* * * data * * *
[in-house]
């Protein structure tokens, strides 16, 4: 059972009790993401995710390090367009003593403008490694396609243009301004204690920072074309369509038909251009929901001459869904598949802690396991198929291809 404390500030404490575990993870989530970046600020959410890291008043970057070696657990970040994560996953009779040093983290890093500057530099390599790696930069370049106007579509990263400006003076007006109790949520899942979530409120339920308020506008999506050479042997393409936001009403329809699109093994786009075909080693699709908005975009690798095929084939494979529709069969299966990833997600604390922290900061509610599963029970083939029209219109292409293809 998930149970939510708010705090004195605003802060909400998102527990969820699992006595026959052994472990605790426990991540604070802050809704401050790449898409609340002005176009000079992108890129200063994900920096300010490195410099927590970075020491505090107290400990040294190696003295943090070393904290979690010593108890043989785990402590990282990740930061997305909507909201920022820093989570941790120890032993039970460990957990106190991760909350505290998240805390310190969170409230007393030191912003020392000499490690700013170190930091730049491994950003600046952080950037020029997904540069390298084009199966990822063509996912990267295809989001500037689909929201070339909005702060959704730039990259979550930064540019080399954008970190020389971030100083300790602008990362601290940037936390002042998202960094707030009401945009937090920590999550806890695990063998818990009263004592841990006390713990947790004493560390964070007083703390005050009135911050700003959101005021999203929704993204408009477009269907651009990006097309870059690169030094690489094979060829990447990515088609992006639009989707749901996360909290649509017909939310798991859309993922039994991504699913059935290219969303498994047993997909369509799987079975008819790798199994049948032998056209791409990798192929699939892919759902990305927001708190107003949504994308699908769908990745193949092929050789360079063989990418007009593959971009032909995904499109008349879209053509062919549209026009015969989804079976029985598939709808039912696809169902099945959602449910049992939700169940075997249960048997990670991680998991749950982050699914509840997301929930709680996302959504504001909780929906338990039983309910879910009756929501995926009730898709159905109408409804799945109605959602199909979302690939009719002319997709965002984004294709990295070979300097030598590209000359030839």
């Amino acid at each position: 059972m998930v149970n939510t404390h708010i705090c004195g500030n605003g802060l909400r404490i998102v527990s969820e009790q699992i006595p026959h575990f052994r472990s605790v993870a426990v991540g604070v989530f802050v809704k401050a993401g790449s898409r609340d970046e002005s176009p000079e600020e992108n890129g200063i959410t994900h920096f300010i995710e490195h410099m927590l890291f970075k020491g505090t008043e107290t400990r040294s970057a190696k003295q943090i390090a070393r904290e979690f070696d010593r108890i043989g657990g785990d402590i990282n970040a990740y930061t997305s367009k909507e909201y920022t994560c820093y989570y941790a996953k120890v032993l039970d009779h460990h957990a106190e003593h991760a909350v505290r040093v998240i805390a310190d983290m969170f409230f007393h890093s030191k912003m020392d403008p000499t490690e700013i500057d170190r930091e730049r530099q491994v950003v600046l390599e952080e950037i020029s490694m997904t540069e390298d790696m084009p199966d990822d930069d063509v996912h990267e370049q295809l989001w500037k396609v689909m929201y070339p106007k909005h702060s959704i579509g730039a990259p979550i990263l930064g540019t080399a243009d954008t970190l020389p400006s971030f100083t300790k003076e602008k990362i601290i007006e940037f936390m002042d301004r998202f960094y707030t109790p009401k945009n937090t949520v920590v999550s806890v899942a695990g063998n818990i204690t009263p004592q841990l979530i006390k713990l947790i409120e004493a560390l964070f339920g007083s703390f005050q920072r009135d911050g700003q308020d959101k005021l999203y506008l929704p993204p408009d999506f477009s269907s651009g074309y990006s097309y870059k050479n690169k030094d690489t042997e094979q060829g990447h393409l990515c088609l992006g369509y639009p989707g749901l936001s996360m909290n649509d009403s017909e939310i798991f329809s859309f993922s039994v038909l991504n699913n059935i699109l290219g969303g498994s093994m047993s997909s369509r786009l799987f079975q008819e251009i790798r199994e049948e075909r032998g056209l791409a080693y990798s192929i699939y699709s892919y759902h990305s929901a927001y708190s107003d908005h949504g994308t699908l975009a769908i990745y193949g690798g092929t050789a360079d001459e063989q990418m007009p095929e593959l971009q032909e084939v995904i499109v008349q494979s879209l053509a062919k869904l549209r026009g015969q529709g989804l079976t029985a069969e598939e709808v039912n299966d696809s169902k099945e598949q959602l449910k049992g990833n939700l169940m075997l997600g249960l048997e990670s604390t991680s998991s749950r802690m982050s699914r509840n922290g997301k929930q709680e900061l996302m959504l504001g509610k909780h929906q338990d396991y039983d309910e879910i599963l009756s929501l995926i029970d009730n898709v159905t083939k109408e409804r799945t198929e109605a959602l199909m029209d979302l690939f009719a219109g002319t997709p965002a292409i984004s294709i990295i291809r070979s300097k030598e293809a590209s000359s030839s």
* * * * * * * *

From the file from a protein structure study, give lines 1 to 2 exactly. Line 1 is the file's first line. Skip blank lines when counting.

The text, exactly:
[in-house]
């Protein structure tokens, strides 16, 4: 059972009790993401995710390090367009003593403008490694396609243009301004204690920072074309369509038909251009929901001459869904598949802690396991198929291809 404390500030404490575990993870989530970046600020959410890291008043970057070696657990970040994560996953009779040093983290890093500057530099390599790696930069370049106007579509990263400006003076007006109790949520899942979530409120339920308020506008999506050479042997393409936001009403329809699109093994786009075909080693699709908005975009690798095929084939494979529709069969299966990833997600604390922290900061509610599963029970083939029209219109292409293809 998930149970939510708010705090004195605003802060909400998102527990969820699992006595026959052994472990605790426990991540604070802050809704401050790449898409609340002005176009000079992108890129200063994900920096300010490195410099927590970075020491505090107290400990040294190696003295943090070393904290979690010593108890043989785990402590990282990740930061997305909507909201920022820093989570941790120890032993039970460990957990106190991760909350505290998240805390310190969170409230007393030191912003020392000499490690700013170190930091730049491994950003600046952080950037020029997904540069390298084009199966990822063509996912990267295809989001500037689909929201070339909005702060959704730039990259979550930064540019080399954008970190020389971030100083300790602008990362601290940037936390002042998202960094707030009401945009937090920590999550806890695990063998818990009263004592841990006390713990947790004493560390964070007083703390005050009135911050700003959101005021999203929704993204408009477009269907651009990006097309870059690169030094690489094979060829990447990515088609992006639009989707749901996360909290649509017909939310798991859309993922039994991504699913059935290219969303498994047993997909369509799987079975008819790798199994049948032998056209791409990798192929699939892919759902990305927001708190107003949504994308699908769908990745193949092929050789360079063989990418007009593959971009032909995904499109008349879209053509062919549209026009015969989804079976029985598939709808039912696809169902099945959602449910049992939700169940075997249960048997990670991680998991749950982050699914509840997301929930709680996302959504504001909780929906338990039983309910879910009756929501995926009730898709159905109408409804799945109605959602199909979302690939009719002319997709965002984004294709990295070979300097030598590209000359030839």